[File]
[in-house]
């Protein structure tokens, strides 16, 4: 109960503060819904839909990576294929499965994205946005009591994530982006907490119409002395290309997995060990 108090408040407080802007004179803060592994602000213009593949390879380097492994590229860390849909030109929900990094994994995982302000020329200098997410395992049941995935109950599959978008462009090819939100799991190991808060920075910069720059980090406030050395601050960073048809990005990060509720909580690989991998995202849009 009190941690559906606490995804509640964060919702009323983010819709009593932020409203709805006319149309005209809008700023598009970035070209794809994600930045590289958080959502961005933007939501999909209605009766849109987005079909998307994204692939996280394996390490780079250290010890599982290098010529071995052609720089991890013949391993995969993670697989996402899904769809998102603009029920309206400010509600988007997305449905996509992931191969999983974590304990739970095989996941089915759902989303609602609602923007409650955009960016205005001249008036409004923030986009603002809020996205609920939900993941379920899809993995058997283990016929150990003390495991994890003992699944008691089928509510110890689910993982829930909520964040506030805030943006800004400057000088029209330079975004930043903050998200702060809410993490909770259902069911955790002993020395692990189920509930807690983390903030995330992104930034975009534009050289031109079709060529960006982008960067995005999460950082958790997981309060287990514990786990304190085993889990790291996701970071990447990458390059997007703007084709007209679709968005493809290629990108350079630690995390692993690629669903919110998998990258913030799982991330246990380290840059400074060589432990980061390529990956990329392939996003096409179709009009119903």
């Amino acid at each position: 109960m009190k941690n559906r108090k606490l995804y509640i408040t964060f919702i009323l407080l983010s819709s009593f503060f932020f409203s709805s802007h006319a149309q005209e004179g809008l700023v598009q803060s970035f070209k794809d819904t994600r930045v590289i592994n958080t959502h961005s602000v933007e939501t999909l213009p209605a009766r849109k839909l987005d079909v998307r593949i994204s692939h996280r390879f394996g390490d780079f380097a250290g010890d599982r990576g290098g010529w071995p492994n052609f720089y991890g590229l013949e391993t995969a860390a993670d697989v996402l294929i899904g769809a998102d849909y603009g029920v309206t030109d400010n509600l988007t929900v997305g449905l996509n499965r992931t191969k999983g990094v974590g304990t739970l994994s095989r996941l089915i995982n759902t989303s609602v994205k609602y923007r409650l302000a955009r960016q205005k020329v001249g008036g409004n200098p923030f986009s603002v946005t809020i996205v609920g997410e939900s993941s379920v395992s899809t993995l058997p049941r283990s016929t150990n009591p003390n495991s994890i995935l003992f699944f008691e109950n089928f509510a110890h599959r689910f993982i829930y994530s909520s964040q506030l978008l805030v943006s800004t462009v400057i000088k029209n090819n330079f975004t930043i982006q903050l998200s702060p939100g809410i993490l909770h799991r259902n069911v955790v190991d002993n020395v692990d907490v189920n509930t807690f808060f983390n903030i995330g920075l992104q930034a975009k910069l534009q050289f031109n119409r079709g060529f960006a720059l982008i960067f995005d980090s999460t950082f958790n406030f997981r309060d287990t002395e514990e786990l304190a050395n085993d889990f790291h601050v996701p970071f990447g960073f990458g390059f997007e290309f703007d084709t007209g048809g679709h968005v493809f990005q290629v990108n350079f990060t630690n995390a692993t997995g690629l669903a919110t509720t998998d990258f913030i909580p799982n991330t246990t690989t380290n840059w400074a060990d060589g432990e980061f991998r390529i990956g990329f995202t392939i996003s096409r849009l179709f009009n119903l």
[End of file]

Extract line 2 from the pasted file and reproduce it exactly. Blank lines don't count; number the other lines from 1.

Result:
């Protein structure tokens, strides 16, 4: 109960503060819904839909990576294929499965994205946005009591994530982006907490119409002395290309997995060990 108090408040407080802007004179803060592994602000213009593949390879380097492994590229860390849909030109929900990094994994995982302000020329200098997410395992049941995935109950599959978008462009090819939100799991190991808060920075910069720059980090406030050395601050960073048809990005990060509720909580690989991998995202849009 009190941690559906606490995804509640964060919702009323983010819709009593932020409203709805006319149309005209809008700023598009970035070209794809994600930045590289958080959502961005933007939501999909209605009766849109987005079909998307994204692939996280394996390490780079250290010890599982290098010529071995052609720089991890013949391993995969993670697989996402899904769809998102603009029920309206400010509600988007997305449905996509992931191969999983974590304990739970095989996941089915759902989303609602609602923007409650955009960016205005001249008036409004923030986009603002809020996205609920939900993941379920899809993995058997283990016929150990003390495991994890003992699944008691089928509510110890689910993982829930909520964040506030805030943006800004400057000088029209330079975004930043903050998200702060809410993490909770259902069911955790002993020395692990189920509930807690983390903030995330992104930034975009534009050289031109079709060529960006982008960067995005999460950082958790997981309060287990514990786990304190085993889990790291996701970071990447990458390059997007703007084709007209679709968005493809290629990108350079630690995390692993690629669903919110998998990258913030799982991330246990380290840059400074060589432990980061390529990956990329392939996003096409179709009009119903």